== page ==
East Bay Advocates Want Quick-Build Bus Lanes
The 'West Bay' is getting quick-build, tactical transit lanes before the anticipated post-COVID carmageddon... why not the East Bay?
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Advocates are gearing up a campaign to push for quick-build, pandemic, bus-only lanes and other transit enhancements installed in Oakland, Berkeley, Alameda, and other East Bay Cities. “If we don’t address fears around public transit in terms of COVID safety and there’s no competitive advantage to riding the bus, people will get back in their cars and there will be a congestion nightmare,” explained the East Bay Transit Riders Union’s Derek Sagehorn. “We need to be proactive.”
The plan, which will involve Sagehorn’s group, Transport Oakland, and others, is to encourage cities to take advantage of SB 288, which exempts bike and bus improvements from “environmental” review. It went into effect on Jan. 1. Bike East Bay is also involved, to make sure bikes are accommodated whenever possible. “We have met with AC Transit staff to have initial conversations,” confirmed Bike East Bay’s Dave Campbell.
Last September staff at AC Transit gave a short presentation on routes that could benefit from quick-build bus-boarding islands, bus-only lanes, and other enhancements. From their report:
There is growing interest nationally to quickly designate slow streets and build bicycle lanes, pedestrian improvements, and even outdoor dining areas as a response to COVID-19 – to provide space for social distancing and better safety and comfort for the booming number of cyclists. In some larger cities, transit improvements have also been a key part of the response. For example, the New York MTA is proposing 60 miles of bus lanes as part of their COVID response.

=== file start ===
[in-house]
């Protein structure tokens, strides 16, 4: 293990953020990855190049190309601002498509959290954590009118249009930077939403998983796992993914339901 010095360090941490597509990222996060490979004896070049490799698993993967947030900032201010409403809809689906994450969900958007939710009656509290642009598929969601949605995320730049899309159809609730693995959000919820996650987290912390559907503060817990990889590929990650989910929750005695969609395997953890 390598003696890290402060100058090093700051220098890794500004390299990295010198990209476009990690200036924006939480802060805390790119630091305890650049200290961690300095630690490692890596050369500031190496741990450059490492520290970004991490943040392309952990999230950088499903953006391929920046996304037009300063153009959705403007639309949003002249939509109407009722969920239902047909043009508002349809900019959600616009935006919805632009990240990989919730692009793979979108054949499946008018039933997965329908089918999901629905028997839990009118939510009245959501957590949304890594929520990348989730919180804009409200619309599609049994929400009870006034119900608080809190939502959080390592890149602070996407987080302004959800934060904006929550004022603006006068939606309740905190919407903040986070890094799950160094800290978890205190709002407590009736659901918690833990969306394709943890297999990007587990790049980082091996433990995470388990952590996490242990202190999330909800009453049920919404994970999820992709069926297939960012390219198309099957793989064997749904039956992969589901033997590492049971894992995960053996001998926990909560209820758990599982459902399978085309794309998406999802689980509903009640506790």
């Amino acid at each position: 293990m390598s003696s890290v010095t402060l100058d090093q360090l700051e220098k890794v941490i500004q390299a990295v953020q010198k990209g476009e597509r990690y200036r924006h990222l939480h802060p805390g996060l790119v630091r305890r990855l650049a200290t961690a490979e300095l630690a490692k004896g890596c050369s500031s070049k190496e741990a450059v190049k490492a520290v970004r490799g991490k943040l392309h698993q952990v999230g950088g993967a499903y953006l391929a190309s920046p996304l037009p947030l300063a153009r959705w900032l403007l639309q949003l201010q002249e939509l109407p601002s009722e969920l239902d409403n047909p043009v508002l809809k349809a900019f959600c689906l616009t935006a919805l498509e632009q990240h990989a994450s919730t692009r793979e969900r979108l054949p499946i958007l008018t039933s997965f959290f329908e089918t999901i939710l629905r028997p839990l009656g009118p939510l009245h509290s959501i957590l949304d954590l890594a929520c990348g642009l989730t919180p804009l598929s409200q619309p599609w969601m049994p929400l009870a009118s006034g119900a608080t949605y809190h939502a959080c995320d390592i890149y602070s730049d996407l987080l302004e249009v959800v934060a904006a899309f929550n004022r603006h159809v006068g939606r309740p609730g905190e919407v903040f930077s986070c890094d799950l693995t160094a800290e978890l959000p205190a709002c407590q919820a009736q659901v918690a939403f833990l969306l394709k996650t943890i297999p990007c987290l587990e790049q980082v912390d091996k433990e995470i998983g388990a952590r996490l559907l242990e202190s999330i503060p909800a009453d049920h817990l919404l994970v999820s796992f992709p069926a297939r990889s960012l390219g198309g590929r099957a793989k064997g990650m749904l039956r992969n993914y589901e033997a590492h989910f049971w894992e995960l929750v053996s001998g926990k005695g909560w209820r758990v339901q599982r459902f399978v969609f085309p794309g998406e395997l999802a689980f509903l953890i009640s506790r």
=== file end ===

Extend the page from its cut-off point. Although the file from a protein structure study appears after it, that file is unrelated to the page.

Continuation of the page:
Although there is rampant speculation on what the post-COVID public transit world will look like, early indications are that traffic conditions will worsen before transit ridership bounces back and that steps should be taken now to protect transit travel time. The quick-build concept is intended to help the District meet this immediate challenge and reach long-term goals.
The report contains a matrix of potential corridors, including MLK, MacArthur, and Foothill. However, unlike SFMTA and transit operators in other regions, AC Transit has no direct control over the streets on which it operates. The agency has only one line currently with a dedicated lane throughout most of its run, the “Tempo” Bus Rapid Transit between San Leandro BART and Uptown Oakland. “Because Tempo operates in a bus-only lane, our rider’s commute time… has reduced, and we are confident that with changes in motorist behavior, efficiency will increase,” said AC Transit spokesperson Robert Lyles. “Once social distancing restrictions loosen, we will also be able to transport more riders along this corridor.
Sagehorn argues that quick-build “pandemic lanes” could quickly and cheaply bring other lines close to Tempo’s standard. However, he fears it will be a heavy lift to get some cities on board. “Transport Oakland, SPUR and East Bay Transit riders are sending a letter to the different cities in Contra Costa and Alameda, explaining that AC Transit has this great framework, and they can really realize benefits for transit riders… they just need to decide to do it.” He fears Berkeley could be challenging, given its past resistance to extending BRT projects through the city. In addition, AC Transit has opted not to include bus lines that run on state-run highways in its framework, given the State Department of Transportation’s history of sabotaging bus, bike, or pedestrian improvements.
That said, Sagehorn and the other advocate groups already have allies on the other side of the dais. He expects Oakland to support AC Transit’s initiative, given its innovative “slow streets” and “flex streets” initiatives.
“There is an existing, unmet need to streamline the construction of transit infrastructure that prioritizes regional connectivity, such as BRT. I’m very happy to see AC Transit developing strategies in pursuit of that vision and stand ready to support these efforts,” wrote Emeryville Councilmember John J. Bauters, in an email to Streetsblog. “The City of Emeryville is interested in realizing the potential of San Pablo Avenue and 40th Streets as true multi-modal corridors, including BRT on San Pablo Avenue and transit-only lanes on 40th Street. We will continue our strong partnership with AC Transit to pursue funding that can make this shared vision a reality for the east bay.”